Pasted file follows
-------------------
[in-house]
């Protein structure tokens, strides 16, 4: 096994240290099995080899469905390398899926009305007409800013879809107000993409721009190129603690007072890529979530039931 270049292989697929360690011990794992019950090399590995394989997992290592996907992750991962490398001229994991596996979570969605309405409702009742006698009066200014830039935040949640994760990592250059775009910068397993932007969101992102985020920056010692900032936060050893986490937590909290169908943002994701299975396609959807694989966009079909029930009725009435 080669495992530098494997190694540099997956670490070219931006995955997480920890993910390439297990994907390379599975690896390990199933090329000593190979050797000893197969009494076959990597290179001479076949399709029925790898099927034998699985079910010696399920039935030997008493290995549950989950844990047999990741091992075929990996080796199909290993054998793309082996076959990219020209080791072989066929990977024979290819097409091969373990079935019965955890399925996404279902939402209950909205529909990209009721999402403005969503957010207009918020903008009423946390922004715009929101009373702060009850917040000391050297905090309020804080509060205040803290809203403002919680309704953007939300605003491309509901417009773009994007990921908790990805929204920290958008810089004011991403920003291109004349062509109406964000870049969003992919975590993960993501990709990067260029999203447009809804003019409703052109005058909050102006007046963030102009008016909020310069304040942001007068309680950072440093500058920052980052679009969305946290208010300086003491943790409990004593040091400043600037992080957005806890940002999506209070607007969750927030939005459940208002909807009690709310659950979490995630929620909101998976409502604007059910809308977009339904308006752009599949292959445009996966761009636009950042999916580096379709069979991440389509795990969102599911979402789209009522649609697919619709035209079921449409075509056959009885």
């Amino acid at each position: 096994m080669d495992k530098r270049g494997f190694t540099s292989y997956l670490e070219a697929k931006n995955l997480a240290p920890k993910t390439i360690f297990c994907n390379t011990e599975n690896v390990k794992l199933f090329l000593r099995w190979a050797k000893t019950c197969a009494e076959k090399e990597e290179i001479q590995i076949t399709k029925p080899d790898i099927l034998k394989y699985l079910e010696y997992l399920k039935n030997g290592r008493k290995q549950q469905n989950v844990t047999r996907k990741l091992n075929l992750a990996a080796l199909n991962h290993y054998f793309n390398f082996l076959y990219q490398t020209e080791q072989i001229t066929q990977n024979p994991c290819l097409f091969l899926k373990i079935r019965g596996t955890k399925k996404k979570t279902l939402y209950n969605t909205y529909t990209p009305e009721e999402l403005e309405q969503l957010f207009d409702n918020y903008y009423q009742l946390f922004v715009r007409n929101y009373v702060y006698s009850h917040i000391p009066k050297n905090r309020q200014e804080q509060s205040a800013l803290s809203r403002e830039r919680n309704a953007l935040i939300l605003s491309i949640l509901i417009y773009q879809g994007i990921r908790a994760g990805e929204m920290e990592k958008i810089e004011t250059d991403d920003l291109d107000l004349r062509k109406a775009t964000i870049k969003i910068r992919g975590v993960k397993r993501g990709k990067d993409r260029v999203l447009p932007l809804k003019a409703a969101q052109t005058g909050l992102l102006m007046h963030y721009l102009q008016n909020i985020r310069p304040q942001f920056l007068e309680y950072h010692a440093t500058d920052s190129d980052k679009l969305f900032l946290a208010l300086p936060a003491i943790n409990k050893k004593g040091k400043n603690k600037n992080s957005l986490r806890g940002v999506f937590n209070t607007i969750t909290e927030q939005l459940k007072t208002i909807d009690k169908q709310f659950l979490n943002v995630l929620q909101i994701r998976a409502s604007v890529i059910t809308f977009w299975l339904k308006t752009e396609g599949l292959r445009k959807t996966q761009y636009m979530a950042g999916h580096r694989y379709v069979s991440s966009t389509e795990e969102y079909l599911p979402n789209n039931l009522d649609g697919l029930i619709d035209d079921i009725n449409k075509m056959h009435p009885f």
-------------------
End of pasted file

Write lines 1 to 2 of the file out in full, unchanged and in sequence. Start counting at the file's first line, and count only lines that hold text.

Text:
[in-house]
């Protein structure tokens, strides 16, 4: 096994240290099995080899469905390398899926009305007409800013879809107000993409721009190129603690007072890529979530039931 270049292989697929360690011990794992019950090399590995394989997992290592996907992750991962490398001229994991596996979570969605309405409702009742006698009066200014830039935040949640994760990592250059775009910068397993932007969101992102985020920056010692900032936060050893986490937590909290169908943002994701299975396609959807694989966009079909029930009725009435 080669495992530098494997190694540099997956670490070219931006995955997480920890993910390439297990994907390379599975690896390990199933090329000593190979050797000893197969009494076959990597290179001479076949399709029925790898099927034998699985079910010696399920039935030997008493290995549950989950844990047999990741091992075929990996080796199909290993054998793309082996076959990219020209080791072989066929990977024979290819097409091969373990079935019965955890399925996404279902939402209950909205529909990209009721999402403005969503957010207009918020903008009423946390922004715009929101009373702060009850917040000391050297905090309020804080509060205040803290809203403002919680309704953007939300605003491309509901417009773009994007990921908790990805929204920290958008810089004011991403920003291109004349062509109406964000870049969003992919975590993960993501990709990067260029999203447009809804003019409703052109005058909050102006007046963030102009008016909020310069304040942001007068309680950072440093500058920052980052679009969305946290208010300086003491943790409990004593040091400043600037992080957005806890940002999506209070607007969750927030939005459940208002909807009690709310659950979490995630929620909101998976409502604007059910809308977009339904308006752009599949292959445009996966761009636009950042999916580096379709069979991440389509795990969102599911979402789209009522649609697919619709035209079921449409075509056959009885």